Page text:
It’s a far cry from what brokers and sellers experienced last year.

“We went from zero last year to working 6 a.m. to 12 midnight now," Huang says.

Still an appetite for renovation

A slightly different perspective comes from someone in the renovation business.

Even with the more restrictive requirements and challenges of doing a renovation during a pandemic, Asher Lipman, founder of NYC Renovation Coach, which helps renovators understand design options, budgets, and time frames, says he’s been busier than ever.

The pandemic has been an eyeopener, Lipman says, and New Yorkers are retrofitting their apartments to reflect how they exist now in their spaces 24/7—for example, creating “Zoom rooms.”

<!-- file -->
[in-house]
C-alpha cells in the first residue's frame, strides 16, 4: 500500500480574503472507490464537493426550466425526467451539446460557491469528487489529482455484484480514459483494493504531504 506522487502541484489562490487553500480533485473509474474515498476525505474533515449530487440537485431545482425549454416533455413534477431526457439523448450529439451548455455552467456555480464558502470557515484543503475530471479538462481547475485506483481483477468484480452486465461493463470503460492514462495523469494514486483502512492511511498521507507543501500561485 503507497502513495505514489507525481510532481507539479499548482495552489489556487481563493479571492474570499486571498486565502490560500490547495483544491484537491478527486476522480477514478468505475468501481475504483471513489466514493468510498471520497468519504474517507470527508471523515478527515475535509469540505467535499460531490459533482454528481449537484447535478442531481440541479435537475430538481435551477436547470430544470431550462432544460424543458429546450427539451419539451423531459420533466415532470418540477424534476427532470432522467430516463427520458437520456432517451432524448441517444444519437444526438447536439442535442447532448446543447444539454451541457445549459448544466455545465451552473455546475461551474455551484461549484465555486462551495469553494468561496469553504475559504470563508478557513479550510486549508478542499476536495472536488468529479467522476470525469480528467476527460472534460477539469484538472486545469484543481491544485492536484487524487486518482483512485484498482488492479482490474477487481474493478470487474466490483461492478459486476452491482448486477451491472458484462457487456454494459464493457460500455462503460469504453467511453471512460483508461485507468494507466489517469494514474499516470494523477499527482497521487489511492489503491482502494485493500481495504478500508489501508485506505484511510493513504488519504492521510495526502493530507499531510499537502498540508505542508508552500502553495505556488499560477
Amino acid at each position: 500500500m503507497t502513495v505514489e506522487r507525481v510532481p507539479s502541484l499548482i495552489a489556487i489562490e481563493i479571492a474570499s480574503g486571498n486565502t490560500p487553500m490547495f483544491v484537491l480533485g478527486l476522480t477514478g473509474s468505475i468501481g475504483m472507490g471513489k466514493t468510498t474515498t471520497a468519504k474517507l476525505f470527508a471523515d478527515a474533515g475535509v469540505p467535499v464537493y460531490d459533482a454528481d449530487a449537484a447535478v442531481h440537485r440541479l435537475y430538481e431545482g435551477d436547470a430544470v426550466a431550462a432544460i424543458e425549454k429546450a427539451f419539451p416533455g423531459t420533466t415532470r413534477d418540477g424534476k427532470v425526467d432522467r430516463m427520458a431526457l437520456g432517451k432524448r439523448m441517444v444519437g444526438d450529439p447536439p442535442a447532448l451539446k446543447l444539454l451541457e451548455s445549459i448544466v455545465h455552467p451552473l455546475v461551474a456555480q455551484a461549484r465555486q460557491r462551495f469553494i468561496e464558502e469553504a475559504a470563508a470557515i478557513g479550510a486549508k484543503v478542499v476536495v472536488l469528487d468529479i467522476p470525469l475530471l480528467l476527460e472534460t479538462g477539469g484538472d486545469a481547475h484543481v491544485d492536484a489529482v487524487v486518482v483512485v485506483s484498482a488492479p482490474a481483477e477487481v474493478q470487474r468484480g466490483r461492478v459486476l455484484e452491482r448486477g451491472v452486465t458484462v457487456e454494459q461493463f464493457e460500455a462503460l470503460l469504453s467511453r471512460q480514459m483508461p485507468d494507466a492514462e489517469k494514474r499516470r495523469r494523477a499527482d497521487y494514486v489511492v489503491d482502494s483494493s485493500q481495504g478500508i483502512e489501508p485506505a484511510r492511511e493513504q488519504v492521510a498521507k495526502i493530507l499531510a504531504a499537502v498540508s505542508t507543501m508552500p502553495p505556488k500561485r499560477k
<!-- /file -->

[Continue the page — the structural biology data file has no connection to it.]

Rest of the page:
“The pandemic and subsequent building protocols have made it more challenging for some to renovate in NYC,” Lipman says. However he thinks the premium for a finished apartment (15 to 25 percent) remains the same as it was in pre-pandemic times.

“If someone has the time and the inclination, an unrenovated apartment can ultimately be a better buy,” he says.



Jennifer White Karp

Managing Editor

Jennifer steers Brick Underground’s editorial coverage of New York City residential real estate and writes articles on market trends and strategies for buyers, sellers, and renters. Jennifer’s 15-year career in New York City real estate journalism includes stints as a writer and editor at The Real Deal and its spinoff publication, Luxury Listings NYC.